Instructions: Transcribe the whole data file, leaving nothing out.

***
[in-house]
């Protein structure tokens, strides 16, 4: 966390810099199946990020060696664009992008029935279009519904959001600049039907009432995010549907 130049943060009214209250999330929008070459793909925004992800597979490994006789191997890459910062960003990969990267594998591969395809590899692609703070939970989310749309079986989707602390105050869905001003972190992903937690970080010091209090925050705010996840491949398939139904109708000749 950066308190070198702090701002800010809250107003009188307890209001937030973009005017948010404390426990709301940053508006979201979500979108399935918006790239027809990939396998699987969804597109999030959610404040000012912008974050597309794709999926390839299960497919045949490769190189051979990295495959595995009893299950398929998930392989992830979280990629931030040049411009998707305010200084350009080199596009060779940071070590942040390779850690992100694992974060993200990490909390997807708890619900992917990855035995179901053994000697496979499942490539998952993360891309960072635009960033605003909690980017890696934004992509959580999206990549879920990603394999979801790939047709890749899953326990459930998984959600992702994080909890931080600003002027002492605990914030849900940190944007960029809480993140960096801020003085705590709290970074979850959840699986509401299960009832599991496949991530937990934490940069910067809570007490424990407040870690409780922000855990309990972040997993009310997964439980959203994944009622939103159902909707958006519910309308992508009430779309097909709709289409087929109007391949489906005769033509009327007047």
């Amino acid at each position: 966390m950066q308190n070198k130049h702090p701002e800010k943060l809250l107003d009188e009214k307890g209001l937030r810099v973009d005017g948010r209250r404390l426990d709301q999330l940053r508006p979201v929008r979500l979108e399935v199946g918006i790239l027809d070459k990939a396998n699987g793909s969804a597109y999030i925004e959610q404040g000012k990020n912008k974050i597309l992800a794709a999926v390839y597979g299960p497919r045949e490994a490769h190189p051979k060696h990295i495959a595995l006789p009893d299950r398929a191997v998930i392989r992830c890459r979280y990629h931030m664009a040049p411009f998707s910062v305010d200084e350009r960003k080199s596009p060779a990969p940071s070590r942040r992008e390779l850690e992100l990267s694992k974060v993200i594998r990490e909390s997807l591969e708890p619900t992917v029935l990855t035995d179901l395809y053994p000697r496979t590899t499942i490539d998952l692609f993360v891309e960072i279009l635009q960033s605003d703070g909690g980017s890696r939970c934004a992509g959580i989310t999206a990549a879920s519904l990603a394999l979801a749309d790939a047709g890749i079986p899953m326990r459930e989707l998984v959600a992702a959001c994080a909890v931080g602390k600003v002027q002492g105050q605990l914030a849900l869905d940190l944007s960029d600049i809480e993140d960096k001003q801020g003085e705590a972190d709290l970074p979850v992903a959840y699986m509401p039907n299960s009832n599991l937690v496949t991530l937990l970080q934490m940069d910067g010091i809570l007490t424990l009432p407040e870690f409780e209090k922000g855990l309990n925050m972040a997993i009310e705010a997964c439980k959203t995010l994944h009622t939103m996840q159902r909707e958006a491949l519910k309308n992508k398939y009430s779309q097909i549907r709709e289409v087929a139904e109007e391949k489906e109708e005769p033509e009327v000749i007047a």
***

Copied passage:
[in-house]
């Protein structure tokens, strides 16, 4: 966390810099199946990020060696664009992008029935279009519904959001600049039907009432995010549907 130049943060009214209250999330929008070459793909925004992800597979490994006789191997890459910062960003990969990267594998591969395809590899692609703070939970989310749309079986989707602390105050869905001003972190992903937690970080010091209090925050705010996840491949398939139904109708000749 950066308190070198702090701002800010809250107003009188307890209001937030973009005017948010404390426990709301940053508006979201979500979108399935918006790239027809990939396998699987969804597109999030959610404040000012912008974050597309794709999926390839299960497919045949490769190189051979990295495959595995009893299950398929998930392989992830979280990629931030040049411009998707305010200084350009080199596009060779940071070590942040390779850690992100694992974060993200990490909390997807708890619900992917990855035995179901053994000697496979499942490539998952993360891309960072635009960033605003909690980017890696934004992509959580999206990549879920990603394999979801790939047709890749899953326990459930998984959600992702994080909890931080600003002027002492605990914030849900940190944007960029809480993140960096801020003085705590709290970074979850959840699986509401299960009832599991496949991530937990934490940069910067809570007490424990407040870690409780922000855990309990972040997993009310997964439980959203994944009622939103159902909707958006519910309308992508009430779309097909709709289409087929109007391949489906005769033509009327007047």
């Amino acid at each position: 966390m950066q308190n070198k130049h702090p701002e800010k943060l809250l107003d009188e009214k307890g209001l937030r810099v973009d005017g948010r209250r404390l426990d709301q999330l940053r508006p979201v929008r979500l979108e399935v199946g918006i790239l027809d070459k990939a396998n699987g793909s969804a597109y999030i925004e959610q404040g000012k990020n912008k974050i597309l992800a794709a999926v390839y597979g299960p497919r045949e490994a490769h190189p051979k060696h990295i495959a595995l006789p009893d299950r398929a191997v998930i392989r992830c890459r979280y990629h931030m664009a040049p411009f998707s910062v305010d200084e350009r960003k080199s596009p060779a990969p940071s070590r942040r992008e390779l850690e992100l990267s694992k974060v993200i594998r990490e909390s997807l591969e708890p619900t992917v029935l990855t035995d179901l395809y053994p000697r496979t590899t499942i490539d998952l692609f993360v891309e960072i279009l635009q960033s605003d703070g909690g980017s890696r939970c934004a992509g959580i989310t999206a990549a879920s519904l990603a394999l979801a749309d790939a047709g890749i079986p899953m326990r459930e989707l998984v959600a992702a959001c994080a909890v931080g602390k600003v002027q002492g105050q605990l914030a849900l869905d940190l944007s960029d600049i809480e993140d960096k001003q801020g003085e705590a972190d709290l970074p979850v992903a959840y699986m509401p039907n299960s009832n599991l937690v496949t991530l937990l970080q934490m940069d910067g010091i809570l007490t424990l009432p407040e870690f409780e209090k922000g855990l309990n925050m972040a997993i009310e705010a997964c439980k959203t995010l994944h009622t939103m996840q159902r909707e958006a491949l519910k309308n992508k398939y009430s779309q097909i549907r709709e289409v087929a139904e109007e391949k489906e109708e005769p033509e009327v000749i007047a």